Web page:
Both lines run between Union Square and Fisherman's Wharf. They take a slightly different route, but both stop right in front of the San Francisco Cable Car Museum.

Parking Near the San Francisco Cable Car Museum

Street parking near the San Francisco Cable Car Museum is difficult to find. You might get lucky and find a spot, but most likely you will need to plan to park in a paid lot.

If you prefer to park on the street, I recommend looking it on Mason Street between Sacramento and Washington.

There are a few lots within a couple of blocks away in either direction. The streets in this area are steep though, so be prepared to do a little hill walking even if you are only two or three blocks away.

Parking rates will vary based on events and activities during the day, so my rates stated below are just a rough idea on what to expect.

Here are a few options nearby.

1320 Washington St: This parking lot is just city two blocks away from the San Francisco Cable Car Museum. The walk down to the museum isn't bad, but it's a decent walk back. Washington is a one-way street, so you will need to drive to Leavenworth first and then come down Washington to enter the lot.

Portsmouth Square Plaza: This parking lot is about 4 city blocks away from this SF museum in Chinatown. It's a larger lot with plenty of parking, but it is a bit of a hike to get to the museum. If you don't mind walking and like to explore, it's a great option. It's located on Kearny between Washington and Clay Streets. 733 Kearny Street.

Fairmont Hotel Parking: You will also find parking at the Fairmont Hotel at 950 Mason Street. This lot has plenty of room and is about two city blocks away. It's a steep street though, so allow for a little more time on your return trip as the walk will be up hill.

My Review of the San Francisco Cable Car Museum

I love stopping by the San Francisco Cable Car Museum for a quick visit. It's free and it's so much fun watching the wheels in action.

This SF museum also does a wonderful job of laying out the timeline of the cable cars in San Francisco including why they were built, what happened to them during the 1906 Earthquake, and why only a few of them are in service today.

It's also fun to step inside an old car in the basement. It's a great way to learn a little more about them without too many people in your way.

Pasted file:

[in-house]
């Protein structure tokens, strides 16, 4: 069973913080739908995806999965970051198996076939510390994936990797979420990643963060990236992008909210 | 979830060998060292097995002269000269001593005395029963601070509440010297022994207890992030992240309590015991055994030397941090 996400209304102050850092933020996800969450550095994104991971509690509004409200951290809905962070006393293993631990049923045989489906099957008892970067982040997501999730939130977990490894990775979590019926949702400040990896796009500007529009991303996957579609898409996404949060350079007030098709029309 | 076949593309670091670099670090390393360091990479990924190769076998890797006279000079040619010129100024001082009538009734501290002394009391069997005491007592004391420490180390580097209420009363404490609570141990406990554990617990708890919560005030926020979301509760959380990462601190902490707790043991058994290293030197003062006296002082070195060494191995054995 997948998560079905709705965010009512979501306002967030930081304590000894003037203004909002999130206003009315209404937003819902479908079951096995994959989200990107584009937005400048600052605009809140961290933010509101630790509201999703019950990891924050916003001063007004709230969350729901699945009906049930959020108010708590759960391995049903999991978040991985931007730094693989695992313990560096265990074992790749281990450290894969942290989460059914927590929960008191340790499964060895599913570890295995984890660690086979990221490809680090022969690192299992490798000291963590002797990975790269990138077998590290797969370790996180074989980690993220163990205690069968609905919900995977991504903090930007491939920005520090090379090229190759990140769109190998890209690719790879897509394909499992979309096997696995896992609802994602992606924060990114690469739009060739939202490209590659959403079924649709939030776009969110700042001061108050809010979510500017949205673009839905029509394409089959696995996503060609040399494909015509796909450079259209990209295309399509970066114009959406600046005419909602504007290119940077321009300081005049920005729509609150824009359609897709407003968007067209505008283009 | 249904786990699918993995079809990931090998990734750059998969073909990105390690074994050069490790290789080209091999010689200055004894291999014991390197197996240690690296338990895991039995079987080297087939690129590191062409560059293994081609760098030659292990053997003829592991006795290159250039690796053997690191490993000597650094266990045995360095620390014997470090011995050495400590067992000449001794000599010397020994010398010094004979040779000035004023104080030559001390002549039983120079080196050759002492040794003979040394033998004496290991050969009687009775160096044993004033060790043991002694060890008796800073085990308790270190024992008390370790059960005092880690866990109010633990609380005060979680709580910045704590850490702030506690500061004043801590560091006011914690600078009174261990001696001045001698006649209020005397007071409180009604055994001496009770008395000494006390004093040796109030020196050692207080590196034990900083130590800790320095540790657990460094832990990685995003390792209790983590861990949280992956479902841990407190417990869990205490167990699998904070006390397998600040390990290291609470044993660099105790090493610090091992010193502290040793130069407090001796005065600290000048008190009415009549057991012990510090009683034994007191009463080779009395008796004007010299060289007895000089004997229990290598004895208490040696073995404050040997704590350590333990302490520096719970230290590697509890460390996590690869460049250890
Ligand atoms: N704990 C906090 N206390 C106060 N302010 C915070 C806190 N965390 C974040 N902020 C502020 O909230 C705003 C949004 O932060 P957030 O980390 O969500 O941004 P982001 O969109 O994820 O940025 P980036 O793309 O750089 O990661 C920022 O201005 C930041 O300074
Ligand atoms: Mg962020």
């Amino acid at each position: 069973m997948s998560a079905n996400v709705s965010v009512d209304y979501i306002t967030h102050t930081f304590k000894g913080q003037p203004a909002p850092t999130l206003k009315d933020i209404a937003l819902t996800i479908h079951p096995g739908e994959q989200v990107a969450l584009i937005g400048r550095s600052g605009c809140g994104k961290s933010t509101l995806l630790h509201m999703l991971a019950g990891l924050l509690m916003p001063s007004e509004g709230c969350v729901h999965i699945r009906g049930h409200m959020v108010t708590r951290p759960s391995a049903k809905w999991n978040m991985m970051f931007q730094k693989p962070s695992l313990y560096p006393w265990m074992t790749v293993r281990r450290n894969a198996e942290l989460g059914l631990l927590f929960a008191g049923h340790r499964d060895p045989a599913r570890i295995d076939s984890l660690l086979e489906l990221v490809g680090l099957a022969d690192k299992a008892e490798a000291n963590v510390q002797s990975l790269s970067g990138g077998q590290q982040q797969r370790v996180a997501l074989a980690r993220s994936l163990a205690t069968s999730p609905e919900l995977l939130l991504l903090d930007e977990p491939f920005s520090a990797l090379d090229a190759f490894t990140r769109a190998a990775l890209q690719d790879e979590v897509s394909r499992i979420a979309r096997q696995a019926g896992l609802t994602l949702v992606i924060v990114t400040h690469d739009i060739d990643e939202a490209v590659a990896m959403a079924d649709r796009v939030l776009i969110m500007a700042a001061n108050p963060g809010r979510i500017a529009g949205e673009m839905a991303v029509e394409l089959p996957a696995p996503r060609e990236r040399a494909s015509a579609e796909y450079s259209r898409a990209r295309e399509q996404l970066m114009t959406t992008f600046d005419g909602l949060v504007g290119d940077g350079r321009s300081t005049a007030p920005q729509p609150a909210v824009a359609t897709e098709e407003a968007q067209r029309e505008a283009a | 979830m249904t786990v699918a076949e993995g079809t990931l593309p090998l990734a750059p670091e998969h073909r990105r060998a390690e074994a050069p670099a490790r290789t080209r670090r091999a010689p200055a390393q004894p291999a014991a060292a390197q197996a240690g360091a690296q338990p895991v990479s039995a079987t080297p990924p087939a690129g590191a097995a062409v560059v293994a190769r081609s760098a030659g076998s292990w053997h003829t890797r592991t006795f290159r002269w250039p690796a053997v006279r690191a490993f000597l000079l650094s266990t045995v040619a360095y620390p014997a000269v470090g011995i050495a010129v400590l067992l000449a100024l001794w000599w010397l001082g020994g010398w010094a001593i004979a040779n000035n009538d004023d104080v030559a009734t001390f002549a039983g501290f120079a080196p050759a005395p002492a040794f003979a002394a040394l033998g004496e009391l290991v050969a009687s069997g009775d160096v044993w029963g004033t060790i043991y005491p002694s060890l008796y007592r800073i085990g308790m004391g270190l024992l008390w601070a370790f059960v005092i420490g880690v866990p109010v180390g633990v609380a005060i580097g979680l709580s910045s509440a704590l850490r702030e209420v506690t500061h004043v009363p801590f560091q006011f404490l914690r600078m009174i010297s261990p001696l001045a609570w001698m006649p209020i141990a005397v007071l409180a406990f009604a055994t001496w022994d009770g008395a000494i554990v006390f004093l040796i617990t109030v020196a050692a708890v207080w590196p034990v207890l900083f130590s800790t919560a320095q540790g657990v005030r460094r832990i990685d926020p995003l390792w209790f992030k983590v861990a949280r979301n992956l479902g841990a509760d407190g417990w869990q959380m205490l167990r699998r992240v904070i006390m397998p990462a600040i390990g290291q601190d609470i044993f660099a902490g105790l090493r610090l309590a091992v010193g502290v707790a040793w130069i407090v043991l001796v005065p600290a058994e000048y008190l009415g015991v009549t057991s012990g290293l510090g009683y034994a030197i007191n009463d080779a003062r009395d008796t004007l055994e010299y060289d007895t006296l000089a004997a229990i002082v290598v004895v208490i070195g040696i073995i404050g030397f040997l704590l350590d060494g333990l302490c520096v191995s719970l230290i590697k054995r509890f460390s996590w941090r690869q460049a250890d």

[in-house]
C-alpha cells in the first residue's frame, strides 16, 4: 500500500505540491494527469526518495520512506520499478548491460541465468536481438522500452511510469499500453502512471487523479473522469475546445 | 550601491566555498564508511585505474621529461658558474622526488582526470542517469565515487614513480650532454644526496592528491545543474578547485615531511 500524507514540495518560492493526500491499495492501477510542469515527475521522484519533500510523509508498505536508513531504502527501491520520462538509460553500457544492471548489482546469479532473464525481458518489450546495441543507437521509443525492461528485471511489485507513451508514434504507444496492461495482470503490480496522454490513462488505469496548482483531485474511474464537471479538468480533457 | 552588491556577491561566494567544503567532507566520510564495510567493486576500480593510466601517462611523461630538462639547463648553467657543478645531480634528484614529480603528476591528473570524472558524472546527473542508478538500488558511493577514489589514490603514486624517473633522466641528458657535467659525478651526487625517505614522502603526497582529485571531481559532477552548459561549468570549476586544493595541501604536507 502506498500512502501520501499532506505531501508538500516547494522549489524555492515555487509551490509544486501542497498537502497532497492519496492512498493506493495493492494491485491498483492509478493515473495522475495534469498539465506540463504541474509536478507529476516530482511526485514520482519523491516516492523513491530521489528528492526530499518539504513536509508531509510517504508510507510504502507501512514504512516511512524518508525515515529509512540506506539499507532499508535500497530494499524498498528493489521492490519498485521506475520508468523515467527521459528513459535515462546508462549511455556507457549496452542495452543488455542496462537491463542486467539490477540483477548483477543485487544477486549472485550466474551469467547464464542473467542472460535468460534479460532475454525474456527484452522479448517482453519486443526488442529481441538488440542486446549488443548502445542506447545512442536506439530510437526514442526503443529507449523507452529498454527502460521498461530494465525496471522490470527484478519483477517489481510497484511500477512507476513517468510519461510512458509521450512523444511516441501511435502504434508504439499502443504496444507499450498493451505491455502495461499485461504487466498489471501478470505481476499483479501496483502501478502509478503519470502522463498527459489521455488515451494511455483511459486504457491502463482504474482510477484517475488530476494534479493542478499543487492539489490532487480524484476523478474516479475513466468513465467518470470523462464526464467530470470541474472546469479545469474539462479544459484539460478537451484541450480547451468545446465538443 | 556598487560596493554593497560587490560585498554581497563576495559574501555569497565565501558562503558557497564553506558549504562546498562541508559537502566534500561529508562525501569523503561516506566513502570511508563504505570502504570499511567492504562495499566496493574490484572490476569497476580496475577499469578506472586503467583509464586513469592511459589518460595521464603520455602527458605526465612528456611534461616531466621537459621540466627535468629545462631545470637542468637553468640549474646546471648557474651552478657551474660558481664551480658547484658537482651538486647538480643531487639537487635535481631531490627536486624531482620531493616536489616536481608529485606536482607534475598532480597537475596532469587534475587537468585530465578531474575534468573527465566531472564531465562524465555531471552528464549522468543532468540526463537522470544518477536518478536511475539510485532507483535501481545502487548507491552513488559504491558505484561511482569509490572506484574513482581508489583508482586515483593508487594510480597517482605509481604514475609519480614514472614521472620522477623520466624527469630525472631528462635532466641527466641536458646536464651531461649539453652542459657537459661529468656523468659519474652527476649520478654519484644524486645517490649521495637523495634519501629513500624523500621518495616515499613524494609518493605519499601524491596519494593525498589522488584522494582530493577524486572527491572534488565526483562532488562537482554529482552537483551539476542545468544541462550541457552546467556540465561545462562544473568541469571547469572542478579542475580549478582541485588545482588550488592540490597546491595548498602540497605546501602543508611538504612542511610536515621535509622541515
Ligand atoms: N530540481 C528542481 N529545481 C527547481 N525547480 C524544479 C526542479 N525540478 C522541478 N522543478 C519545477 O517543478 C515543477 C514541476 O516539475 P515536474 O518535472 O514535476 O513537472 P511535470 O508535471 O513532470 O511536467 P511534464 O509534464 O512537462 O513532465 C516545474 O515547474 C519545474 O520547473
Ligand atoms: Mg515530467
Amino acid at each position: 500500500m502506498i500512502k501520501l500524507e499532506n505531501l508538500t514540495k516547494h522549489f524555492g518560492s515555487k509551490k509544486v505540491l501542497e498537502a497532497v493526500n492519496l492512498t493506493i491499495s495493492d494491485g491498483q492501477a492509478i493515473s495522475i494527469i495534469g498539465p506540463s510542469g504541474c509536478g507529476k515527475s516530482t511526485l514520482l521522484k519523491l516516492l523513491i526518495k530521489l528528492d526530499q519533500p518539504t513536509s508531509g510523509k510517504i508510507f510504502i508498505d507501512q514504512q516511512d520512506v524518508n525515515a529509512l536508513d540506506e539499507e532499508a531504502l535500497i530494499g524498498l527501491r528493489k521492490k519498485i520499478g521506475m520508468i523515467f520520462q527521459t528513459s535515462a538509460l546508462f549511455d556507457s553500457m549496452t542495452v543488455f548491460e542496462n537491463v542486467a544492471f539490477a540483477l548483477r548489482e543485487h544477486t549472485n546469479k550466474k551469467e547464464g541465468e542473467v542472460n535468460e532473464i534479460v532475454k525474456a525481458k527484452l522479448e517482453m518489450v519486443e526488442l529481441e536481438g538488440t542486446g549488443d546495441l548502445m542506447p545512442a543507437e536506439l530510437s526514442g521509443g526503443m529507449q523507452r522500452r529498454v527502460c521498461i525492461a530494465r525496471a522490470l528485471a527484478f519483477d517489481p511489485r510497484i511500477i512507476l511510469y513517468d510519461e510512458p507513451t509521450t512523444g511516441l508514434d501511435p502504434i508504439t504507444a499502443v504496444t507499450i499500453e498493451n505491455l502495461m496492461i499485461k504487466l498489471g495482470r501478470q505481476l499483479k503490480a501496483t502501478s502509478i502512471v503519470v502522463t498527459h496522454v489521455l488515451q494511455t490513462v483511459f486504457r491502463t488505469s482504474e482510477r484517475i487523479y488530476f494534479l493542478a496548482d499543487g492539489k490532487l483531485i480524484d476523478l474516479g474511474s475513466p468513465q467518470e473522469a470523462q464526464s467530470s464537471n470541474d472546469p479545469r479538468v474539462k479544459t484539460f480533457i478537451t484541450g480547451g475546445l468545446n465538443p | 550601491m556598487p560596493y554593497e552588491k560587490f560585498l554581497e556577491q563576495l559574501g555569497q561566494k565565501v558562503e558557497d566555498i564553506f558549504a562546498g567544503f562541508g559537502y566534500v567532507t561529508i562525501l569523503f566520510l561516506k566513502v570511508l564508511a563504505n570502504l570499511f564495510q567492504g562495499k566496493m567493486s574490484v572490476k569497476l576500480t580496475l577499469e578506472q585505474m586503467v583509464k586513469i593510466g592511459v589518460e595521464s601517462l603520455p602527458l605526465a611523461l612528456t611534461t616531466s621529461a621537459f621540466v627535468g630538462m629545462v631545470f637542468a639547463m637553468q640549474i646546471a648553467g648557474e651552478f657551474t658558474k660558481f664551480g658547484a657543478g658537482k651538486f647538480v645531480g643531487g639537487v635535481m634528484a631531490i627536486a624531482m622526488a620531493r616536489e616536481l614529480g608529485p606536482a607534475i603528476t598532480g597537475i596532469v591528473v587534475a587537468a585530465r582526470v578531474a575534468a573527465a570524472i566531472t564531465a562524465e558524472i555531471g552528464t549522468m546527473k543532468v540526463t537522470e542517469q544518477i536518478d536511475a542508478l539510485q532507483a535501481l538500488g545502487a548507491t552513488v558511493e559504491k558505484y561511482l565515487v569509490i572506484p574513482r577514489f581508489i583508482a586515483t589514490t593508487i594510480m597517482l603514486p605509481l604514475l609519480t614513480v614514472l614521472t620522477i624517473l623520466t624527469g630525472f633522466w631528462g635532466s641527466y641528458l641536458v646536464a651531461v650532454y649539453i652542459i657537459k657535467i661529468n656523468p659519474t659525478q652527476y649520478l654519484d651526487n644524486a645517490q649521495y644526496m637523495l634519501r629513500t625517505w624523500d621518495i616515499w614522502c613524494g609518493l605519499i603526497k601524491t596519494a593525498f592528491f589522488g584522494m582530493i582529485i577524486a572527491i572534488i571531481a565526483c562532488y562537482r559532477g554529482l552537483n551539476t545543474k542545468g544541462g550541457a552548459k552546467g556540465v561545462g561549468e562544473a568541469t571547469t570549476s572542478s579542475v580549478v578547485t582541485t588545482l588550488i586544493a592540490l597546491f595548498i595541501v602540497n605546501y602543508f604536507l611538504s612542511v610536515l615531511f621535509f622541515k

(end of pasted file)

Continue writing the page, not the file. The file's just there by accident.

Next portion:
I would absolutely recommend a stop at this museum if you are in the area and plan to do a variety of activities nearby. It's a fun stop for kids of all ages and doesn't take long to visit.

I would not make an effort to only come to this museum (especially if you are driving) as parking is difficult and expensive.

Things to Do Near the San Francisco Cable Car Museum

Cable Cars

Do you want to learn even more about these historic cars?

Discover more details on the three working lines, some tips for riding the cable cars and some great pictures of all three of them in action.

Learn More: Cable Cars

Nob Hill Attractions

The San Francisco Cable Car Museum is in San Francisco's Nob Hill neighborhood. This neighborhood has strong ties to these popular cars.

Find out more about its relationship with the infamous cable cars and other popular things to see and do here.

Learn More: Nob Hill


Right down the hill from the museum is Chinatown. This is a popular neighborhood for those visiting San Francisco. It's a thriving neighborhood with plenty of shops, restaurants and other activities.

Find out more about the best things to see and do in San Francisco's Chinatown District.

Learn More: Chinatown

Save Money on San Francisco Attractions

Are you looking for some ways to save a little on your San Francisco vacation? If so, then you should check out the top San Francisco discount passes.

All can save you a considerable amount of money on key tourist stops. Compare and contrast the passes to figure out which one is right for you!

Learn More: Discounts on Top Attractions

SF Cable Car Museum

Comments? Questions? Suggestions?

I would love for you to join me in my private Facebook group

It's a great place to interact with me and others who know the area well.

You can ask questions, get advice for your upcoming stay, and then share your photos and advice with others when you return home. It's a great community and the fastest way to get answers to those nagging questions about your visit!

Come join the fun here!

As an Amazon Associate I earn from qualifying purchases.

Exclusive Member of Mediavine Travel

Copyright © 2009-2024 by All rights reserved.

This website does not sell any personal information. (See privacy policy)